The Best of May


the small brown birds
wisely reiterating endlessly
what no man learnt yet, in or out of school

          ~ Edward Thomas

chalk’s cursive
loop, line and curlicue
whiter than the moon
more black than the earth
the peewit and its cry

It would be too much to bear without my window to the sky and the morning sun to blot my copybook.

“Price, why aren’t you writing”?

“I can’t find my pen, Miss”.

Before I can blink she’s at my desk, conjures my pen from the disorder, slams down the lid.

“You don’t look farther than your nose”!

I’m grateful that my pen is full and that there is some freedom in monotony. Swoop and glide, wing-tip and tail-streamers, briefly in formation – break! You might look, Miss, but do you see? I walk the same paths each day, but it takes autumn, with the wind in her fingers, to uncover the industry of spring. The birds’ nests (some torn, others dislodged, all dark) are suddenly plain to see, high or low in tree or hedgerow. Do you feel some shame, Miss, like me, that you passed most by even at eye’s level till the leaves blew off and made the seeing no game?

drilled to chant
to learn by rote and rhyme
nine times nine times nine,
not for the joy of singing
like the dunnock in the hedge

Hours and lessons blend one into the other. Yet I could stand at the end of the lane and hear all day long the thrush repeat his song. What does he have to say with such diligent abandon, and always from the tallest pine — can you answer me that?

History next. Many an age, unforgotten and lost – the men that were, the things done long ago. The Battle of Hastings, 1066. “One in the eye for Harold”, quips Stanley, the class clown. What matters is that I can think of nothing but summer’s end and the swift’s black bow stretched in the harvest blue.

was the arrow fletched
by Matilda’s fair hand?
stitches in time…
the starlings parleying
then as now

Was the tapestry the handiwork of the French queen and her gentlewomen, or was it the pride and joy of the Canterbury guild? I sit with my own swatch of Bayeux, think of my grandfather’s war and the still, green pond, the tall reeds like criss-cross bayonets, where a bird once called.

Miss commends
my satin stitch,
my French knots,
my too-long thread
my slapdash finishing

Over-sewing. The pattern of my thoughts. Maths, History, Science. Enough hills and sheep-tracks for my mind to wander.

The bend in the river, my favourite place of all, where the children have flattened the bank…silvered it between the moss with the current of their feet.

shadows of minnows
weightless as words and dreams
sun on the water
I stepped in, a child,
but wade with adult feet

The last hour in this fusty room. Each tick of the clock takes me half a breath closer. Poetry, at least, is a better way to bide my time. Will you choose me, you English words?

how shrill, how pure,
the one sound under the sky
three notes, clear by heart
my day begins
with the final bell

what did you learn
in school today?
after the rain
the chittering of warblers,
how green the reeds!

Author’s note: italics indicate lines excerpted from the Collected Poems of Edward Thomas (1878-1917).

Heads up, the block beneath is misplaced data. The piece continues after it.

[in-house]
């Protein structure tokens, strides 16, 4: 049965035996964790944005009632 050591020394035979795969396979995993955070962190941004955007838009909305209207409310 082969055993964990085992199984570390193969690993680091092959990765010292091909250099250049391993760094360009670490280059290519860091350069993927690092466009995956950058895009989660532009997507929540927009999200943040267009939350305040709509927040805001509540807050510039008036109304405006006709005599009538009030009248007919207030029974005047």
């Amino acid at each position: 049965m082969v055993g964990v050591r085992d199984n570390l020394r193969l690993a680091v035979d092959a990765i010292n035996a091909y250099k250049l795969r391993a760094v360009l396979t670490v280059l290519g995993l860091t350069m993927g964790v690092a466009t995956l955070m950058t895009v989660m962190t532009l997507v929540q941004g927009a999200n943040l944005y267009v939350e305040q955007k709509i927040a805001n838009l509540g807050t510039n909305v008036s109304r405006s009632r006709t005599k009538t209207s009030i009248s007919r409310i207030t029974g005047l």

Contemporary Haibun Online, 8:3, October 2012


Crossing the Shades


Für Elise…
each star takes its place
in the twilight

To sit and watch, pinpoint the exact moment the iris is lost to blue. Perhaps Vincent himself has a hand in it. Cobalt, thalo, indigo, wash by wash, the coming of night. This hour the moon and stars have made for quiet reflection. All streams and rivers, all roads now lead to darkness, if we will let them.

It could be that it’s the breeze that unlatches the gate, but the dead tread softly, like the scent of lilacs through an open door, but softer still. Grandad, coming slowly up the path, pinches mint between his fingers. Grandma, making something of the leftovers, the cat on her shoulder in its third or fourth life. Dad, sitting on the step, rolls another cigarette. It’ll be the death of him. The one who died before she was born.

On a clear night many a flower is touched by moonlight; the one whose name is forgotten; the one which has no scent.

once more
into the shadows…
dewfall hawk


note: *The title is taken from “Afterwards” by Thomas Hardy

Contemporary Haibun Online
8:2, July 2012

Samhain Blessings to all in the Northern Hemisphere!

Dirty Old Town


Somewhere Up North, sitting on the bones of its backside with a mangy dog for warmth.

white-knuckle sky
the homeless man’s
broken teeth

By the railway station, baring its forearms, silver-white scars and raw ones too.

“Look what I’ve done to m’self … can you lend me the money for me fare?”

Talks to itself like a madman, white-collar, bluetooth and handsfree .Or lumbers around in hi-vis, grumbling at broom and litter-picker, cursing into bins. Kicks an empty can of Special Brew just for the hell of it. One more thing to rattle away like tinnitus in the gritty cochlear of the universe.

spit and polish
sun on the veteran’s medals
and his shoes

Forms an orderly queue, stops for a natter, chats about the weather and the price of fish, marvels at the busker on the corner.

“He has a look of my son.”

“He could be on the telly…”

“I remember me Dad used to play a whatsitsname”.

ahead of the rain
A Whiter Shade of Pale

Struts in short skirt and high heels even when it’s brass monkey weather. Designer label sticking out and a baby to match. No better than she should be, but a canny lass.

“He’s banged up again, but he’s good with the bairn…”

Asked what she wants most for her daughter:

“A footballer… in the Premier League”.

sound of water…
by the broken fountain
a girl reads Basho

Appears out of nowhere with eyes that could fetch ducks off water, a gypsy smile.

“Can I read your palm?”

“I’m sorry, I’ve no spare change –“

“Just give me what you can…”

Can’t say no. Neither could Mam, nor her Dad before her.

“Do you take credit cards?”

a sprig of heather…
you’ll never have much but you’ll
want for nothing

Gathers at dusk in The Pig and Whistle. Jockeys for position at the bar.

“What’re you having, the usual?”

“Aye, a pint of mild”.

“Make mine a bitter”.

Digs deep to buy a round.

“Here, love, have one yourself…”

“Cheers, I don’t mind if I do”.

Imagines saying, “Tell you what, how about a chaser?” The clink of coins, then of glasses. Salt of the earth, a shot of tequila, a slice of lime.